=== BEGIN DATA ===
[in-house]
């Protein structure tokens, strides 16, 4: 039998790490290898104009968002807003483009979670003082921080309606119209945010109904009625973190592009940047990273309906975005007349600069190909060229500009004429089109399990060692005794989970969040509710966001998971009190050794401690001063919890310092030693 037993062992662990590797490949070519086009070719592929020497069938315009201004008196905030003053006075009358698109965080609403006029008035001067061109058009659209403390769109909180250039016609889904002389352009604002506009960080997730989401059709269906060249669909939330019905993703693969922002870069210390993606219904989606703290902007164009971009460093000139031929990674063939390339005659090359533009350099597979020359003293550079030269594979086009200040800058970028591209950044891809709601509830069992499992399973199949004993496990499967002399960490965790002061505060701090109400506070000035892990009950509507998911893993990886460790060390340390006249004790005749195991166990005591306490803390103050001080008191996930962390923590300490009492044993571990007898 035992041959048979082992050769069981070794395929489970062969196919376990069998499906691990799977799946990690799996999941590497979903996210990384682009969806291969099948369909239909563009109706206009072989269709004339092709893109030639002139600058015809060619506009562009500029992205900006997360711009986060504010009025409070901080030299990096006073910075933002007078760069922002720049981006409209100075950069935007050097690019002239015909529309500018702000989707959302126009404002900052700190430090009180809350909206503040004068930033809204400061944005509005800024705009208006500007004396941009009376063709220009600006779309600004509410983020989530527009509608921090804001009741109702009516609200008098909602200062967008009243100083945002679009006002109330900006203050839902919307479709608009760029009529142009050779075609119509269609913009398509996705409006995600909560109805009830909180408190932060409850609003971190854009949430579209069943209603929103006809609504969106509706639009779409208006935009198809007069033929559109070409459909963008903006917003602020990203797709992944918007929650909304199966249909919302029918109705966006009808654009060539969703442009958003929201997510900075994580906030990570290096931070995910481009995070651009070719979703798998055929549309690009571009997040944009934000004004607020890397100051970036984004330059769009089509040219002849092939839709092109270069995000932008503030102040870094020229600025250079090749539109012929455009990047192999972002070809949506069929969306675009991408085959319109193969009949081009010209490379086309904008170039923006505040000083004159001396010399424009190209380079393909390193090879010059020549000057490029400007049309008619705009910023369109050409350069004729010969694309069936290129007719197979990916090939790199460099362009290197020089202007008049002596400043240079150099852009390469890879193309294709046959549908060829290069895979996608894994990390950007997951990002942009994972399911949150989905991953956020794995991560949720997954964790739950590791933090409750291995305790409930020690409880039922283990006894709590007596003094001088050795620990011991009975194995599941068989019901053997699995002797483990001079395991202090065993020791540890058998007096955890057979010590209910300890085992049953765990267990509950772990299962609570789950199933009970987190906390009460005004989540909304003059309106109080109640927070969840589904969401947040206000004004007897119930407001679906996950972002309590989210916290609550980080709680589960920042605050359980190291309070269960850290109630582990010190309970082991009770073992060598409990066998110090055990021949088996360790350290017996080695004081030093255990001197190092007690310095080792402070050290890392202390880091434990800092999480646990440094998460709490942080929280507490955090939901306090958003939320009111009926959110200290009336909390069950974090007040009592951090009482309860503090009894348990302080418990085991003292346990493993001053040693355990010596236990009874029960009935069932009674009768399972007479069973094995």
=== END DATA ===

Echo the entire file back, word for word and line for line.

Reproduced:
[in-house]
């Protein structure tokens, strides 16, 4: 039998790490290898104009968002807003483009979670003082921080309606119209945010109904009625973190592009940047990273309906975005007349600069190909060229500009004429089109399990060692005794989970969040509710966001998971009190050794401690001063919890310092030693 037993062992662990590797490949070519086009070719592929020497069938315009201004008196905030003053006075009358698109965080609403006029008035001067061109058009659209403390769109909180250039016609889904002389352009604002506009960080997730989401059709269906060249669909939330019905993703693969922002870069210390993606219904989606703290902007164009971009460093000139031929990674063939390339005659090359533009350099597979020359003293550079030269594979086009200040800058970028591209950044891809709601509830069992499992399973199949004993496990499967002399960490965790002061505060701090109400506070000035892990009950509507998911893993990886460790060390340390006249004790005749195991166990005591306490803390103050001080008191996930962390923590300490009492044993571990007898 035992041959048979082992050769069981070794395929489970062969196919376990069998499906691990799977799946990690799996999941590497979903996210990384682009969806291969099948369909239909563009109706206009072989269709004339092709893109030639002139600058015809060619506009562009500029992205900006997360711009986060504010009025409070901080030299990096006073910075933002007078760069922002720049981006409209100075950069935007050097690019002239015909529309500018702000989707959302126009404002900052700190430090009180809350909206503040004068930033809204400061944005509005800024705009208006500007004396941009009376063709220009600006779309600004509410983020989530527009509608921090804001009741109702009516609200008098909602200062967008009243100083945002679009006002109330900006203050839902919307479709608009760029009529142009050779075609119509269609913009398509996705409006995600909560109805009830909180408190932060409850609003971190854009949430579209069943209603929103006809609504969106509706639009779409208006935009198809007069033929559109070409459909963008903006917003602020990203797709992944918007929650909304199966249909919302029918109705966006009808654009060539969703442009958003929201997510900075994580906030990570290096931070995910481009995070651009070719979703798998055929549309690009571009997040944009934000004004607020890397100051970036984004330059769009089509040219002849092939839709092109270069995000932008503030102040870094020229600025250079090749539109012929455009990047192999972002070809949506069929969306675009991408085959319109193969009949081009010209490379086309904008170039923006505040000083004159001396010399424009190209380079393909390193090879010059020549000057490029400007049309008619705009910023369109050409350069004729010969694309069936290129007719197979990916090939790199460099362009290197020089202007008049002596400043240079150099852009390469890879193309294709046959549908060829290069895979996608894994990390950007997951990002942009994972399911949150989905991953956020794995991560949720997954964790739950590791933090409750291995305790409930020690409880039922283990006894709590007596003094001088050795620990011991009975194995599941068989019901053997699995002797483990001079395991202090065993020791540890058998007096955890057979010590209910300890085992049953765990267990509950772990299962609570789950199933009970987190906390009460005004989540909304003059309106109080109640927070969840589904969401947040206000004004007897119930407001679906996950972002309590989210916290609550980080709680589960920042605050359980190291309070269960850290109630582990010190309970082991009770073992060598409990066998110090055990021949088996360790350290017996080695004081030093255990001197190092007690310095080792402070050290890392202390880091434990800092999480646990440094998460709490942080929280507490955090939901306090958003939320009111009926959110200290009336909390069950974090007040009592951090009482309860503090009894348990302080418990085991003292346990493993001053040693355990010596236990009874029960009935069932009674009768399972007479069973094995």